In addition to the foregoing Product Advertising Content and access to PA API, we may make available from time to time for use in connection with PA API sample source code and libraries, each of which will be made available to you under a separate license that accompanies each sample source code or library, as applicable. In connection with PA API, we may also make available specifications, user manuals, guides, supporting materials, and other information, regardless of format, describing the operational and functional capabilities, use limitations, technical and engineering requirements, and testing and performance criteria relevant to the proper use of PA API (collectively, “Specifications”). “Product Advertising Content,” as used in this License Agreement, specifically excludes any sample source code or libraries we make available to you under a separate license and any Specifications that we make available. It also specifically excludes any data, images, text, or other information or content relating to products offered on any site other than an Amazon Site.
It can be published as a book, and other people have already suggested what to include into ‘part 2’. As someone who has been asked by other people wanting to promote my products/serviced, I’d love to read about the merchant’s side of AM, e.g. various software that can be used, how to choose affiliate partners, what to include in the agreement, etc.
You must remove from your Site any links and related references to limited time promotions as soon as that promotion on the relevant Amazon Site ends. For example, if you include links to Products in the apparel category of an Amazon Site and mention that there is 15% off select products in Amazon’s apparel category, you must remove the mention of the 15% discount from your Site as soon as the promotion ends.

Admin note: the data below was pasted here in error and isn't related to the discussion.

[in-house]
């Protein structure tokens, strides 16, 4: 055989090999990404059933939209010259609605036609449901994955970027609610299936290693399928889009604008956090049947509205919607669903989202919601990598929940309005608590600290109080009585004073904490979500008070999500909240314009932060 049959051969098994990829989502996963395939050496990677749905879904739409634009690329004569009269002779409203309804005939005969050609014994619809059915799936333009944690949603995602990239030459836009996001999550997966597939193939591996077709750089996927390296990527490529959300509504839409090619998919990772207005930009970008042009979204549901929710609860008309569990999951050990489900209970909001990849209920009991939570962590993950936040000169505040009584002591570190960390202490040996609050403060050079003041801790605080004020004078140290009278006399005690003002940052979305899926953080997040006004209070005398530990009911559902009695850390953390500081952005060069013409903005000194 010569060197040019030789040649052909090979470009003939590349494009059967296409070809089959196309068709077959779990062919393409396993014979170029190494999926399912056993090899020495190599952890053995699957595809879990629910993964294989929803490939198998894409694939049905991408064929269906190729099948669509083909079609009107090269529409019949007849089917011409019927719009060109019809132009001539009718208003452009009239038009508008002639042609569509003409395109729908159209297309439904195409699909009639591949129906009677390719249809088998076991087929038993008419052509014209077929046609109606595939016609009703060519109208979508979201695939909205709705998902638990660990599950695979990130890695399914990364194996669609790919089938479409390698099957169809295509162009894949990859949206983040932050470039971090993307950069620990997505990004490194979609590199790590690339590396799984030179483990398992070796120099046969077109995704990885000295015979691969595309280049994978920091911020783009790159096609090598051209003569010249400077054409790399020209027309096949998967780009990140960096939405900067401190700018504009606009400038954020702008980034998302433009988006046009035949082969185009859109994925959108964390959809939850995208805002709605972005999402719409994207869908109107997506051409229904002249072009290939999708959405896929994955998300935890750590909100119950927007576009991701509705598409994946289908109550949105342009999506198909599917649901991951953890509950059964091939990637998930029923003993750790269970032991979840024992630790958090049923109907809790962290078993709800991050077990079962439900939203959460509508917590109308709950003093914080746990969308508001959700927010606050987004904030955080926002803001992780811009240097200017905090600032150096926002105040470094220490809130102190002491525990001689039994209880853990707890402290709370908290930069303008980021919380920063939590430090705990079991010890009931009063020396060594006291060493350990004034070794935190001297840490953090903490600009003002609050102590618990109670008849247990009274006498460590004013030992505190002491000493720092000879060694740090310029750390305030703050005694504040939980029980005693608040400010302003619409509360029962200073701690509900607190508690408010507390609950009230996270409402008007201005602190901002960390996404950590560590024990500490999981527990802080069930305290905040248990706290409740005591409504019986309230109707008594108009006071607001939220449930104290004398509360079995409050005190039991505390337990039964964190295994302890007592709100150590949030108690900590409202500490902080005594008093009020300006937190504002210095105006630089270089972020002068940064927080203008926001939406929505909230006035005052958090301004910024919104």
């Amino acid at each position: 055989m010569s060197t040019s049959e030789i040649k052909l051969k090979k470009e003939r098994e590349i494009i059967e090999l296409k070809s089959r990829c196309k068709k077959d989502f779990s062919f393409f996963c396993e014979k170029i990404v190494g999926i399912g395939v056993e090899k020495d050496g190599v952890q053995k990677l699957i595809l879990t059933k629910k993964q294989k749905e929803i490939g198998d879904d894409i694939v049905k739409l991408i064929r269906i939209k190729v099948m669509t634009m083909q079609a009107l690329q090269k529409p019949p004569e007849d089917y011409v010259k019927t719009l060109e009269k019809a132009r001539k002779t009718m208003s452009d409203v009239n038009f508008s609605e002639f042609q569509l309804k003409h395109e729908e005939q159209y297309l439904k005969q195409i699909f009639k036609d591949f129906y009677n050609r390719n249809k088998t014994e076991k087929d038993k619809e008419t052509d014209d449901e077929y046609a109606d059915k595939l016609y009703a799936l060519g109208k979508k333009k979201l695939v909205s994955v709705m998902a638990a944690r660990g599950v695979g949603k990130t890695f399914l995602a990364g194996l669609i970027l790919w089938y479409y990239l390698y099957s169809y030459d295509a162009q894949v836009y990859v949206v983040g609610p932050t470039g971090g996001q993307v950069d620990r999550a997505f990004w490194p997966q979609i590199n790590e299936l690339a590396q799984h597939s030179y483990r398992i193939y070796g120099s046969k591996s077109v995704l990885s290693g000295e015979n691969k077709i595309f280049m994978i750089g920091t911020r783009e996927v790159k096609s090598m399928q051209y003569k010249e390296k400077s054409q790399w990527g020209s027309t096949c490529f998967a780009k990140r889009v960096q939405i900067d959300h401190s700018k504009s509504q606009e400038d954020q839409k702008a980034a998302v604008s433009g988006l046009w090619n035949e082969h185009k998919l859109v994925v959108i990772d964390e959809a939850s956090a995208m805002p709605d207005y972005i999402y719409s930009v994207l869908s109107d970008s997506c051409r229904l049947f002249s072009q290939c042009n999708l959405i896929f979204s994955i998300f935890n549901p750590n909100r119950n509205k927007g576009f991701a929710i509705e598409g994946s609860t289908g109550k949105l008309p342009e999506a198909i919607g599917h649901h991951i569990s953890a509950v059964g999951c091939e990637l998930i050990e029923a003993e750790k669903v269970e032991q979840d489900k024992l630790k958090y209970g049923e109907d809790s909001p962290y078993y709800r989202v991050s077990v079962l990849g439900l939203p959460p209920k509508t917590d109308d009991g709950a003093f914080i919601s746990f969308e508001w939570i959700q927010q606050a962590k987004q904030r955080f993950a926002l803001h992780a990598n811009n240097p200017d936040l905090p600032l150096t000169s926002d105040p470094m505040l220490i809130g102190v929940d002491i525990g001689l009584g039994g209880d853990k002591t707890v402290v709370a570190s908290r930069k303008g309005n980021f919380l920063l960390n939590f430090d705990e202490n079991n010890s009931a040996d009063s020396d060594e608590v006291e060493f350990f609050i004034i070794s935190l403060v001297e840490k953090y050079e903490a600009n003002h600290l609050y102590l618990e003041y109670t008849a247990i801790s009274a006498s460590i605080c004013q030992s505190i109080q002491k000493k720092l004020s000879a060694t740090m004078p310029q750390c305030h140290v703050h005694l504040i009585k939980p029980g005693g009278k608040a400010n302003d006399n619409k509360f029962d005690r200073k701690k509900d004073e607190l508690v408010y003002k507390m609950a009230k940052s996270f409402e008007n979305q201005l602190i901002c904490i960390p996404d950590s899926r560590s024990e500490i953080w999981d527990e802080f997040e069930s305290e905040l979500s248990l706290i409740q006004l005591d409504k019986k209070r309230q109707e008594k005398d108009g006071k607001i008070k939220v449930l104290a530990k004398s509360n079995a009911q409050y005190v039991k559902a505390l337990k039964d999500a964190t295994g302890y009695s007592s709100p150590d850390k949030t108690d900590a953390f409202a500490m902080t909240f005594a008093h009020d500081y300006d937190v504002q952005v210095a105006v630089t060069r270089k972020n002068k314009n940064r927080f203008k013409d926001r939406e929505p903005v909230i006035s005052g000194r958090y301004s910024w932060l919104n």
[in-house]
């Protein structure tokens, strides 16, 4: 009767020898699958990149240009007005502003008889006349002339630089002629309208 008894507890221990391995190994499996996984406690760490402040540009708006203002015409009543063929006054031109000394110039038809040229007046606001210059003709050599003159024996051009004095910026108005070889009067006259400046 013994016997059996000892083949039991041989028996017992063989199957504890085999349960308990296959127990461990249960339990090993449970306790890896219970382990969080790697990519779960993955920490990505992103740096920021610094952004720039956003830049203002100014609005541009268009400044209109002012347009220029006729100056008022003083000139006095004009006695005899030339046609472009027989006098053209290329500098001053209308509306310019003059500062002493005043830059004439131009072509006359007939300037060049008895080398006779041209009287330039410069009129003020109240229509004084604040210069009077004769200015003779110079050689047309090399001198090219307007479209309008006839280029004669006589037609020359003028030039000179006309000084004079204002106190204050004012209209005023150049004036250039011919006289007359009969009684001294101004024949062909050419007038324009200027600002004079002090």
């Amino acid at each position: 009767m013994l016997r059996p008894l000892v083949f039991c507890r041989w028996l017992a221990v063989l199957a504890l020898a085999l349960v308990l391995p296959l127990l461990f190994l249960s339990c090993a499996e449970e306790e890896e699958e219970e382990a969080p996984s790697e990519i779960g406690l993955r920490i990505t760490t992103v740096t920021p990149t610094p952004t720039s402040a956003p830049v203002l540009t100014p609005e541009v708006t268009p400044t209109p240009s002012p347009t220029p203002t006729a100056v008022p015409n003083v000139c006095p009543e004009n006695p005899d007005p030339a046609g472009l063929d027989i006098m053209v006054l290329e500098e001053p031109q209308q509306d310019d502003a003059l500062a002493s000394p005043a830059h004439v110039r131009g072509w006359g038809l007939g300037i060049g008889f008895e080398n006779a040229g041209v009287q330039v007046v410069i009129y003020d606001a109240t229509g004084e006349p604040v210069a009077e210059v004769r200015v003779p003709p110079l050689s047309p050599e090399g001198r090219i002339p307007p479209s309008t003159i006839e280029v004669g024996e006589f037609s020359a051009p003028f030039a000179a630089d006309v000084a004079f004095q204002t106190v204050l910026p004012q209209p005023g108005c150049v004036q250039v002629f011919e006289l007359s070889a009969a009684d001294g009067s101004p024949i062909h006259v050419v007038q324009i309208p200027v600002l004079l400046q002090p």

Of course, this is a generalization, and there are some programs that have made themselves exceptions to the rule. For example, I’ve seen many affiliate programs that offer low commission rates on products that are worth very little. I’ve also seen a few programs with items priced into the hundreds or thousands of dollars that offer commission rates of 20-30%.
Good point about reviewing online courses before you promote them to protect your reputation. However, I would like to point out that the level of attention the course creator gives you (the endorser) and what they give to a random customer might be very different. There are so called marketing gurus out there who are extremely skilled at making false promises and not delivering on them. Once they have the endorsement of a few reputed marketers and some ‘lucky’ customers, they can easily get away with ripping other people off with hyped up money making guarantees. I have had a personal experience with this as a customer, but lets not mention names! The point is, when we are promoting someone, we need to do an in-depth due diligence. Only going through their course is not enough. It would be great if there was some kind of a course review site -something like tripadvisor. This is something that the industry really needs – something to make people accountable. A lot of people are losing faith in these online courses. I am staying away from promoting people unless I am very certain of their integrity.